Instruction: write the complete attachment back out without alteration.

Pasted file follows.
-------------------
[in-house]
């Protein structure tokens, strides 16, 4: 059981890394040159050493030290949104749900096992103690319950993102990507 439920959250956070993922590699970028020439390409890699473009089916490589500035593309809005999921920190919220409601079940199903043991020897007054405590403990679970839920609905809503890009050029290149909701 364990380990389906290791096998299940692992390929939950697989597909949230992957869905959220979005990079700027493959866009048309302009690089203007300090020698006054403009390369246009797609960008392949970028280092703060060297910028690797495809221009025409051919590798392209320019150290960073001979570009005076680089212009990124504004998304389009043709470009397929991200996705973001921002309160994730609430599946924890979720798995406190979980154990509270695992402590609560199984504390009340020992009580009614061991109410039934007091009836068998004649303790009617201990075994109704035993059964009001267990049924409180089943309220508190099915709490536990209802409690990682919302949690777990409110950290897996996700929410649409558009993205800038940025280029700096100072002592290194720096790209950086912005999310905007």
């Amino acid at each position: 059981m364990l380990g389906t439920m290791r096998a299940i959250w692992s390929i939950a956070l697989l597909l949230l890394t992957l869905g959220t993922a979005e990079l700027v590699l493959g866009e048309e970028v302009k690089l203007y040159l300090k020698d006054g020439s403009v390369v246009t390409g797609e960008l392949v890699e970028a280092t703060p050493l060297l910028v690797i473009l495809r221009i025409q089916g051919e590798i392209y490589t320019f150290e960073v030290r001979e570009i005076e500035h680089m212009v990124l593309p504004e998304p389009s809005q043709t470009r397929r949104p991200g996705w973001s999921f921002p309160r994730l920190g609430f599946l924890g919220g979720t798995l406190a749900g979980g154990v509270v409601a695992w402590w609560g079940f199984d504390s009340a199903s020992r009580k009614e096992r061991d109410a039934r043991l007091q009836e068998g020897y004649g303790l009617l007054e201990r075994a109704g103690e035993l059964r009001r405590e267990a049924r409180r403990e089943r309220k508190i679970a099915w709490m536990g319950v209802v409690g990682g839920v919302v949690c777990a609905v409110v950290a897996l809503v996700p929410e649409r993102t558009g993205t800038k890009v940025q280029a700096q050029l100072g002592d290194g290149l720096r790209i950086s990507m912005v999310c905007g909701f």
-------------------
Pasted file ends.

[in-house]
């Protein structure tokens, strides 16, 4: 059981890394040159050493030290949104749900096992103690319950993102990507 439920959250956070993922590699970028020439390409890699473009089916490589500035593309809005999921920190919220409601079940199903043991020897007054405590403990679970839920609905809503890009050029290149909701 364990380990389906290791096998299940692992390929939950697989597909949230992957869905959220979005990079700027493959866009048309302009690089203007300090020698006054403009390369246009797609960008392949970028280092703060060297910028690797495809221009025409051919590798392209320019150290960073001979570009005076680089212009990124504004998304389009043709470009397929991200996705973001921002309160994730609430599946924890979720798995406190979980154990509270695992402590609560199984504390009340020992009580009614061991109410039934007091009836068998004649303790009617201990075994109704035993059964009001267990049924409180089943309220508190099915709490536990209802409690990682919302949690777990409110950290897996996700929410649409558009993205800038940025280029700096100072002592290194720096790209950086912005999310905007």
């Amino acid at each position: 059981m364990l380990g389906t439920m290791r096998a299940i959250w692992s390929i939950a956070l697989l597909l949230l890394t992957l869905g959220t993922a979005e990079l700027v590699l493959g866009e048309e970028v302009k690089l203007y040159l300090k020698d006054g020439s403009v390369v246009t390409g797609e960008l392949v890699e970028a280092t703060p050493l060297l910028v690797i473009l495809r221009i025409q089916g051919e590798i392209y490589t320019f150290e960073v030290r001979e570009i005076e500035h680089m212009v990124l593309p504004e998304p389009s809005q043709t470009r397929r949104p991200g996705w973001s999921f921002p309160r994730l920190g609430f599946l924890g919220g979720t798995l406190a749900g979980g154990v509270v409601a695992w402590w609560g079940f199984d504390s009340a199903s020992r009580k009614e096992r061991d109410a039934r043991l007091q009836e068998g020897y004649g303790l009617l007054e201990r075994a109704g103690e035993l059964r009001r405590e267990a049924r409180r403990e089943r309220k508190i679970a099915w709490m536990g319950v209802v409690g990682g839920v919302v949690c777990a609905v409110v950290a897996l809503v996700p929410e649409r993102t558009g993205t800038k890009v940025q280029a700096q050029l100072g002592d290194g290149l720096r790209i950086s990507m912005v999310c905007g909701f």